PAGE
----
One finding that was unexpected and warrants exploration is how the YES 2.0 instrument did not capture changes in student leadership and responsibility experiences. During feedback sessions throughout the intervention, Olivia consistently expressed concern about putting youth in charge of others during activities because she did not perceive they were ready to handle the level of responsibility. This is a commonly held belief in TPSR and other PE based instructional models where teachers are hesitant to shift control and power to students because it conflicts with traditional authoritarian pedagogy and both students and teachers must learn to practice non-traditional roles (Sinelnikov, 2009). It may be that due to the short implementation period of the intervention, the teacher was not prepared to make this change without further training. Despite these challenges, Hemphill et al. (2015) offer that many teachers perceive TPSR will positively impact their students, and with proper training, would be committed to consistently integrating these strategies into their regular practice.

Limitations and Future Directions

This study extends TPSR literature through exploring student experiences of life skill learning through a PE-based responsibility intervention. Previous literature has not yet examined the link between teacher practice and student experiences with life skills in PE. Along with this contribution, the limitations of the study should be acknowledged. First, the current study did not assess Olivia's training in a systematic way. Without this information, it is difficult to presume the level of understanding the intervention teacher had of TPSR content. It is also possible that some of the differences in student perceptions are attributable to teacher differences (e.g., motivation, experience) rather than differences attributable to the intervention.

Another limitation to the integrity of the research design relates to the increase of some responsibility-based teaching strategies in the control condition. Ben's improvement on some of these fundamental strategies (e.g., modeling respect, setting expectations, fostering social interaction) may have been due in part to the Hawthorne effect, a common phenomenon in observational research whereby the individual being observed makes slight changes in their behaviors in response to being observed (McCambridge et al., 2014). As for Olivia's ratings in these areas, they were consistently higher at pre and post-test and likely encountered a ceiling effect (Salkind, 2010). While the TARE 2.0 observations provided sufficient data for a nuanced description of the teachers' practice before and after the training intervention, ongoing data collection in both conditions was lacking. In future studies, ongoing observation or the use of a fidelity checklist would be advisable (Hastie and Casey, 2014). As new instruments such as the Observational System of Teaching Oriented Responsibility (OSTOR; Camerino et al., 2019) are developed specifically to monitor TPSR implementation, they should also be considered for inclusion in future studies.

The more empowerment-based teaching strategies (i.e., Leadership, Giving Choices and Voices, Role in Assessment, and Transfer) are seen less often in common practice and are therefore the stronger indicators of difference between conditions and over time (Wright and Irwin, 2018; Wright et al., 2021). Ben did show some increase on Leadership and Giving Choices and Voices, but these were with effect sizes below 1.0. The changes on these two strategies may have also been related to the Hawthorne effect or possibly to treatment contamination, i.e., some elements of the treatment condition may have unintentionally been introduced in the control condition (Rhoads, 2011). Because both teachers worked closely at the same school, it is possible that Ben may have witnessed and either consciously or unconsciously mimicked some of the new practices Olivia was implementing because they seemed to be effective practice. Regarding these higher-level responsibility strategies, Olivia increased significantly on all four. This included achieving higher effect sizes than Ben on Leadership and Choices and Voices as well as introducing two strategies that Ben never employed, i.e., Role in Assessment and Transfer. In sum, while changes in Ben's practice presented a limitation, data still indicated there was a clear difference in the implementation of responsibility-based teaching. Students in Olivia's classes were exposed to higher levels of responsibility-based instruction overall and a marked change in the type and strength of higher-level responsibility-based teaching strategies over time.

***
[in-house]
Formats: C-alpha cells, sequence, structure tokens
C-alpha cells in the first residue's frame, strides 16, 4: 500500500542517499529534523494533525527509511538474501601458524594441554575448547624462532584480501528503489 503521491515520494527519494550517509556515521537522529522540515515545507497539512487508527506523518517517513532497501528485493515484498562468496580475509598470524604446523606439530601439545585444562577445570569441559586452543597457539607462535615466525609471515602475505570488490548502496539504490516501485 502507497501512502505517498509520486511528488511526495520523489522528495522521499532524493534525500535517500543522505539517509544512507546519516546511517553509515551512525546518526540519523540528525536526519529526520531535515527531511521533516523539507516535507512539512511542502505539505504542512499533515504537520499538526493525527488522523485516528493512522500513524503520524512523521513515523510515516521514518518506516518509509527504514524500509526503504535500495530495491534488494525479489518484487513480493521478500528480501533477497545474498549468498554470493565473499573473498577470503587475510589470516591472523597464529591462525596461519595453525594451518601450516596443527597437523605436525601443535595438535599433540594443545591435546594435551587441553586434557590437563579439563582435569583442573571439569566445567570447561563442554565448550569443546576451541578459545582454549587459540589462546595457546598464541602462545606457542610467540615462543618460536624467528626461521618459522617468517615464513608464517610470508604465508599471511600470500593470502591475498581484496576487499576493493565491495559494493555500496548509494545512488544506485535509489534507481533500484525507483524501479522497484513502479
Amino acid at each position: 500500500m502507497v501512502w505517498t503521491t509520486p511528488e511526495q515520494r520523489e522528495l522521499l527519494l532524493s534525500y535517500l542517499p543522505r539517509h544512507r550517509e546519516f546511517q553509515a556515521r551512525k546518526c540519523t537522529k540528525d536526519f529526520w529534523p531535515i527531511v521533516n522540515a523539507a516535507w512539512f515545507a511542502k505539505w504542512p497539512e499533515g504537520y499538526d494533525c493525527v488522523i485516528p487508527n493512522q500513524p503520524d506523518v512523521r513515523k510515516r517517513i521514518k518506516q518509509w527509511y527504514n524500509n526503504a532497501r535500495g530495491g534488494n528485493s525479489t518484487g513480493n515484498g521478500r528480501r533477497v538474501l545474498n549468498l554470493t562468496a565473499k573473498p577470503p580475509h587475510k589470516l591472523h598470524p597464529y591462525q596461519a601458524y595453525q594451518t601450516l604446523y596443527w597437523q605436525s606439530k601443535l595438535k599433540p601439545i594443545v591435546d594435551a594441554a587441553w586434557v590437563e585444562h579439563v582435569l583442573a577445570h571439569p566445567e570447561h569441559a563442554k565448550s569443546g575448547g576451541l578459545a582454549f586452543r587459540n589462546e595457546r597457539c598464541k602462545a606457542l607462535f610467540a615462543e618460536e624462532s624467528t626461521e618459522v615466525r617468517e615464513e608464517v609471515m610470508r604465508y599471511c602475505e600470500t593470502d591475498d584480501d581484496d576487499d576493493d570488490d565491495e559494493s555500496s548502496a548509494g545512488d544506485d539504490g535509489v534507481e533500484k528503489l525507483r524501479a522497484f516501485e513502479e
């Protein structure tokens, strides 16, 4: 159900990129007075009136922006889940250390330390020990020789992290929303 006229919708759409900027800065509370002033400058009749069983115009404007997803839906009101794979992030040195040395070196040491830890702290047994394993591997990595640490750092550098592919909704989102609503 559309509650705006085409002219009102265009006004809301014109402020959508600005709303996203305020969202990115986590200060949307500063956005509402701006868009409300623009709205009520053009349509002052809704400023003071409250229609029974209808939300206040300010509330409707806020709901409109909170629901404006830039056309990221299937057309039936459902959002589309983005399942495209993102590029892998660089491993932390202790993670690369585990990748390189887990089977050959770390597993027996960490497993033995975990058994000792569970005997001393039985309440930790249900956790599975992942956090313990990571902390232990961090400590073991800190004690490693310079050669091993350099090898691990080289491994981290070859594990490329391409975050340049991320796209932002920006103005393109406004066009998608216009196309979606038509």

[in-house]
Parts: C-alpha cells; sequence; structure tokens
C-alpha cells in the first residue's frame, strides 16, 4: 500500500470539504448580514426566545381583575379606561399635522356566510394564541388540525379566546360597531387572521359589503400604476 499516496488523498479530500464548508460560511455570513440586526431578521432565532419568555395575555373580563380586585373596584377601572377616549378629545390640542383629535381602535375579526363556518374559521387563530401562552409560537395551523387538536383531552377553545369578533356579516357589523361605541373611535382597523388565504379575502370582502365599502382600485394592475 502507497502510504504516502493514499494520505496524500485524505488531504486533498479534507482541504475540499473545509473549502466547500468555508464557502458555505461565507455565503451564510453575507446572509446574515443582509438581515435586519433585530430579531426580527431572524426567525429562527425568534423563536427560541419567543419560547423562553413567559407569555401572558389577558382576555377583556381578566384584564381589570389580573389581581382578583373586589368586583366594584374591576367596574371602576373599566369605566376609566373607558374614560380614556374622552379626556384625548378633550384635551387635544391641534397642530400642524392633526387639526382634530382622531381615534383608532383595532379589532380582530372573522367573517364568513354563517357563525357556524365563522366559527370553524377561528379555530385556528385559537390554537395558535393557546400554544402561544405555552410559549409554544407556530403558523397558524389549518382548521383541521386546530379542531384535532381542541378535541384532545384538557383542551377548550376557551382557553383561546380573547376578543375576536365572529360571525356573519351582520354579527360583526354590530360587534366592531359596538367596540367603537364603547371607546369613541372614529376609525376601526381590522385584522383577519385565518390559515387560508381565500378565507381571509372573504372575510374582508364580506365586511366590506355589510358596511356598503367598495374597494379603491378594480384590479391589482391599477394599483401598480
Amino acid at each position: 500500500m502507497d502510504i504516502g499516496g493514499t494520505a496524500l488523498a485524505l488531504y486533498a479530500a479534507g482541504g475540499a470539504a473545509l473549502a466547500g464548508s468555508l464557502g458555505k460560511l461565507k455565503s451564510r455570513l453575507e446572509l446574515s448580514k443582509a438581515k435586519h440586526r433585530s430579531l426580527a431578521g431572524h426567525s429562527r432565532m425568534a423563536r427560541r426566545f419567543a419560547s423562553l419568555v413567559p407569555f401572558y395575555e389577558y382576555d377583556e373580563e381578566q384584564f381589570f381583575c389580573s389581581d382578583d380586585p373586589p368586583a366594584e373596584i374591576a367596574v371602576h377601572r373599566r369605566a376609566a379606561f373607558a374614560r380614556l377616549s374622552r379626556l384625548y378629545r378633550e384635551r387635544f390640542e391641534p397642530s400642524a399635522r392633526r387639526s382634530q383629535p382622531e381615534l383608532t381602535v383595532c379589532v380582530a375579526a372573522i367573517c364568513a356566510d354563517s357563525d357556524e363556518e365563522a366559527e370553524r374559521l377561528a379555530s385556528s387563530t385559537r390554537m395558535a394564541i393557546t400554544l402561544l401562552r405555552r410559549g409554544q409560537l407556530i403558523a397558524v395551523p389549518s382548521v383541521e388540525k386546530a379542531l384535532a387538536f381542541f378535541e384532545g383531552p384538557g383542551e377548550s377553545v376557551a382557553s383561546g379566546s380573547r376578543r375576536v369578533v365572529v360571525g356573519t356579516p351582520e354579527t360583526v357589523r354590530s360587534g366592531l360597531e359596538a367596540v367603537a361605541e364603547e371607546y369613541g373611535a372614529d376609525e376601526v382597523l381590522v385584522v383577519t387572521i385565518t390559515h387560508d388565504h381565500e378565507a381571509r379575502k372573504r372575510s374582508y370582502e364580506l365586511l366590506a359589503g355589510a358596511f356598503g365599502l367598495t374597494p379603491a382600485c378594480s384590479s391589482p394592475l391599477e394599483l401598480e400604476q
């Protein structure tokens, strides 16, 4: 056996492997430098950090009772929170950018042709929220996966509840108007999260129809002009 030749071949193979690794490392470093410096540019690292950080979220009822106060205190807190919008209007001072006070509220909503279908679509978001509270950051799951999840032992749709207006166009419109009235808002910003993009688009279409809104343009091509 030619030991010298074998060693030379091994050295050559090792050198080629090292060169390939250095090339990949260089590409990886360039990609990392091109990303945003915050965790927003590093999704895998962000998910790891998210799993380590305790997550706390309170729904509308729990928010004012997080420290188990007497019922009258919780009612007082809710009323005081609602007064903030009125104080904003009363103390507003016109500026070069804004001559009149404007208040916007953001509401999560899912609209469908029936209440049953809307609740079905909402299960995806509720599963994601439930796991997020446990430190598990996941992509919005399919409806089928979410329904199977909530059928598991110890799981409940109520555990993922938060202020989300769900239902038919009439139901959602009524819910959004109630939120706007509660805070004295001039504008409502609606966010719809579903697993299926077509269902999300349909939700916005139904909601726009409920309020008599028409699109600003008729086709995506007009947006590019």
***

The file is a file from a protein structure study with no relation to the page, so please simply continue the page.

It is also important to acknowledge the limits of the YES 2.0 survey in terms of the current study. First, the responses to the YES 2.0 are based on youth self-report, which risks potential for social desirability and inaccurate recall among participants (Schwarz, 1999). Additionally, this survey assesses students' perceptions on experiencing life skill content during PE, not necessarily their level of skill attainment or enactment. Further, the research design, which included 12 subscales from the YES 2.0 measured at pre- and post-intervention, precluded the ability to use more sophisticated designs, such as MANCOVA or hierarchical linear modeling. While future studies should examine the extent to which students report learning and making use of these life skills in other contexts (Gordon, 2010; Jacobs and Wright, 2018), the current study presents a step forward in the literature. Specifically, prior research has demonstrated that adolescent development is marked by students reflecting and creating meanings behind the activities in which they participate and perceptions and beliefs have been found to influence actions (Wright and Burton, 2008; Jacobs and Wright, 2021).